Following a recent panel discussion hosted by LSE’s Department of International Development on The Role of Higher Education in Ensuring Afghanistan’s Prosperous Future (10/07/2017), co-chair to the event, Dr Sajjan Gohel, discusses how education can serve to build the human capital necessary to place the country on a secure and stable path, and the role of the international community in supporting Afghanistan at this critical juncture.
It was an honour to co-chair a panel discussion on the important issue of education in Afghanistan. The event, organised by the LSE’s Department of International Development, helped create the space for discussion about the future of Afghanistan’s development and provided a platform for interdisciplinary collaboration and knowledge exchange between the LSE and the AUAF. It was also uplifting to have so many young talented Afghans in the audience interested in facilitating the country’s progress.
Afghanistan’s education system has far too often shared and reflected the security upheavals of the country. However, despite this, the Afghan people’s belief in education as an enabling force remains indefatigable. Even in the face of the fragility in Afghanistan today, education provides the best opportunity to empower the youth and provide not just hope but capacity for a better tomorrow.
Primary and secondary education
It is clear that without a strong higher education system, Afghanistan cannot properly manage itself or develop the resources that it has. At the same time, attention also needs to be paid to primary and secondary education to ensure these students are equipped to take advantage of the opportunities that a university education can offer.
Educational development is one of Afghanistan’s principal success stories in the post-Taliban era. Although there is a need for better data on school attendance across the country it is clear that there has been a substantial rise in active student participation since the Taliban regime was overthrown in 2001 during Operation Enduring Freedom. This progress is due to a combination of support from the international community and focused provision from the Afghan government; education is the third biggest budget disbursement after security enhancement and critical national infrastructure.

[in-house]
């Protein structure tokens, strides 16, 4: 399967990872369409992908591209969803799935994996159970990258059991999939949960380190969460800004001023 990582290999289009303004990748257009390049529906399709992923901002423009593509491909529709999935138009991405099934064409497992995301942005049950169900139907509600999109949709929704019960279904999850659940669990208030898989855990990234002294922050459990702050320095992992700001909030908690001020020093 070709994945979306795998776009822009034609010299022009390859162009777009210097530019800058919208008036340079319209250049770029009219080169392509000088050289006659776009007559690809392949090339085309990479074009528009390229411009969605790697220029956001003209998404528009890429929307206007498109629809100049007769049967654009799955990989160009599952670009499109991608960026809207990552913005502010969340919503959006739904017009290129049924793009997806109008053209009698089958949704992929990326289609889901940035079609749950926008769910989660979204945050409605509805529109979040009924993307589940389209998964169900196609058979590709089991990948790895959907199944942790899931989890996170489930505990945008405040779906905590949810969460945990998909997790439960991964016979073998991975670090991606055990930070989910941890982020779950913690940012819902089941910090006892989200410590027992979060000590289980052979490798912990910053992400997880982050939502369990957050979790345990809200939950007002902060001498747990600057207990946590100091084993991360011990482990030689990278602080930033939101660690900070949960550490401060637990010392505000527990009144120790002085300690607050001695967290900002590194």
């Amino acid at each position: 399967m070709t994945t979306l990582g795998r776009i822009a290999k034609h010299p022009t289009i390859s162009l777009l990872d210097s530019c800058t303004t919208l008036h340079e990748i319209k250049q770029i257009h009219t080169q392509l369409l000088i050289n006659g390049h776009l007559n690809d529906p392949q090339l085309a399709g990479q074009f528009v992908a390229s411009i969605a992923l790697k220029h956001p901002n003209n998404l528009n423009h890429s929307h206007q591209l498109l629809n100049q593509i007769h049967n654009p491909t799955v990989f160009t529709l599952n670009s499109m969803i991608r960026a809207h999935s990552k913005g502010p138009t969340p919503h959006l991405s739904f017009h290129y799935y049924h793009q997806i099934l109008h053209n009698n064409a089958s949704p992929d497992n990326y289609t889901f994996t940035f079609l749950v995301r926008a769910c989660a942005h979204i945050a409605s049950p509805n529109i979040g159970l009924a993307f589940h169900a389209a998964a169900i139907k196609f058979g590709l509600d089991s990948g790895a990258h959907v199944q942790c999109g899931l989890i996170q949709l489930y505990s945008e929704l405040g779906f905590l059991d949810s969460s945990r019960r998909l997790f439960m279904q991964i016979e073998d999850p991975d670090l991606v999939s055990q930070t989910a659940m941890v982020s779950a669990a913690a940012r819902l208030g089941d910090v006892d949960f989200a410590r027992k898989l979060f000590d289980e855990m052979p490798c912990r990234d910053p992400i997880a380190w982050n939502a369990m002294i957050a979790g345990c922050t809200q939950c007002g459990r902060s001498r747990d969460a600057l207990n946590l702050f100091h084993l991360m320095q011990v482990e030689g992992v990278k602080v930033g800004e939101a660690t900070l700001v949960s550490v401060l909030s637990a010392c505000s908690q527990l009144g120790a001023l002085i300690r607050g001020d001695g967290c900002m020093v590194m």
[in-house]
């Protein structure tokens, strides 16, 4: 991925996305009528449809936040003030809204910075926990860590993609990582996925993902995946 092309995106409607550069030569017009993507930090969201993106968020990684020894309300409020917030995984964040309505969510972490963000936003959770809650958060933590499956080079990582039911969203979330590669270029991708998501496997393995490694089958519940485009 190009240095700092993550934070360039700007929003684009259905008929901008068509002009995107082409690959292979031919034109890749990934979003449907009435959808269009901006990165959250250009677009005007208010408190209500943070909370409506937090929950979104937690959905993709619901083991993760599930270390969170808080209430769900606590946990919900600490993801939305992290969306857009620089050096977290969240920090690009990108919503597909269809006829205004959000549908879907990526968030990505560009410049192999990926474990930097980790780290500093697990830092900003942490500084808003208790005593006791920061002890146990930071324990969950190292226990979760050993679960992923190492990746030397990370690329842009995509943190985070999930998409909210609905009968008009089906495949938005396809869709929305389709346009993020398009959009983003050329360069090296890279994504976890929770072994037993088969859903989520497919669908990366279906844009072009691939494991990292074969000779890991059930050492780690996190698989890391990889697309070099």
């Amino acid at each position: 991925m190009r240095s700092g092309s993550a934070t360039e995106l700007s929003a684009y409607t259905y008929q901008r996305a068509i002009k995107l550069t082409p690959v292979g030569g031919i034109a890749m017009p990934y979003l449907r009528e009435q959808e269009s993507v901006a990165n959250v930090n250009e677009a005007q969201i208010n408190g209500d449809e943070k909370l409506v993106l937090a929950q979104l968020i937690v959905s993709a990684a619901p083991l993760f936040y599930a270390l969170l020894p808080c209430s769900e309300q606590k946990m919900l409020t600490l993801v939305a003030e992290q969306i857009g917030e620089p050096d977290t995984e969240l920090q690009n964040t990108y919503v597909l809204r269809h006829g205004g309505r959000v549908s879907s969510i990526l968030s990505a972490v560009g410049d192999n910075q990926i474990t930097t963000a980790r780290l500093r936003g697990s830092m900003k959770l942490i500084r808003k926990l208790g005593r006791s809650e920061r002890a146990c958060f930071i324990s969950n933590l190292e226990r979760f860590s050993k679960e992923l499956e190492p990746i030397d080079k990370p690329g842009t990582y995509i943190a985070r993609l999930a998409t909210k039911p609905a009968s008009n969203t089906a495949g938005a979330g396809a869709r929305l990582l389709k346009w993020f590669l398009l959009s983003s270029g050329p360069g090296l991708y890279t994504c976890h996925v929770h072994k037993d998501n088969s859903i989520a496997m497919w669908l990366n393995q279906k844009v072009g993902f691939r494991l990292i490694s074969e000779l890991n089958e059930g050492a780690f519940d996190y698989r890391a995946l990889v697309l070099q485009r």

However, there are issues that still require greater attention such as reports of so-called ‘ghost schools’ in southern Afghanistan where there are no students, and reports of the misappropriation of funds earmarked for education in some provinces. Many schools currently lack the required materials and textbooks to teach, and more training is needed to ensure that teachers possess the necessary qualifications to raise academic standards in primary and secondary schools.
For Afghan women, education is even more pivotal in challenging political, social and economic marginalisation. According to the World Bank, estimates of adult women’s literacy rates across Afghanistan vary from 17 per cent to 24 per cent. However these figures oscillate drastically and the disparities are more apparent amongst the southern provinces, where the Taliban still have a strong presence. UNESCO reports that women in Kabul have a literacy rate of 34.7 per cent, while women in Helmand, a culturally conservative province which is also experiencing greater insecurity due to the Taliban, has a literacy rate of just 1.6 per cent.
Afghanistan’s progress on university education is another success story. Since 2001, the existing universities have grown and expanded their student population, while over 120 new private universities have been created. Nationally, university admissions have risen from a mere 7,900 students in 2001 to 300,000 students in 2017.
At the moment there is significant variation in quality. The American University of Afghanistan (AUAF), a private not-for-profit, non-partisan and co-educational university in Kabul supported jointly by American and Afghan funding, has set the bar high with US academic standards, an international faculty (some 60 per cent of the faculty come from outside Afghanistan, drawn from 15 countries) and a student body drawn from every province in the country.
AUAF was founded in 2006 with the daunting task to provide pioneering higher education that would develop the next generation of Afghanistan’s leaders and industry bosses. That said, the fruits of its labour are now visible, as its graduates have ended up in the civil service, management positions in national and international organisations, or pursuing further education abroad. The former Technology Director, Dr Hamdullah Mohib, is also now the Afghan ambassador to the United States. Although the fees are high by Afghan standards, 84 per cent of students receive financial assistance and scholarships.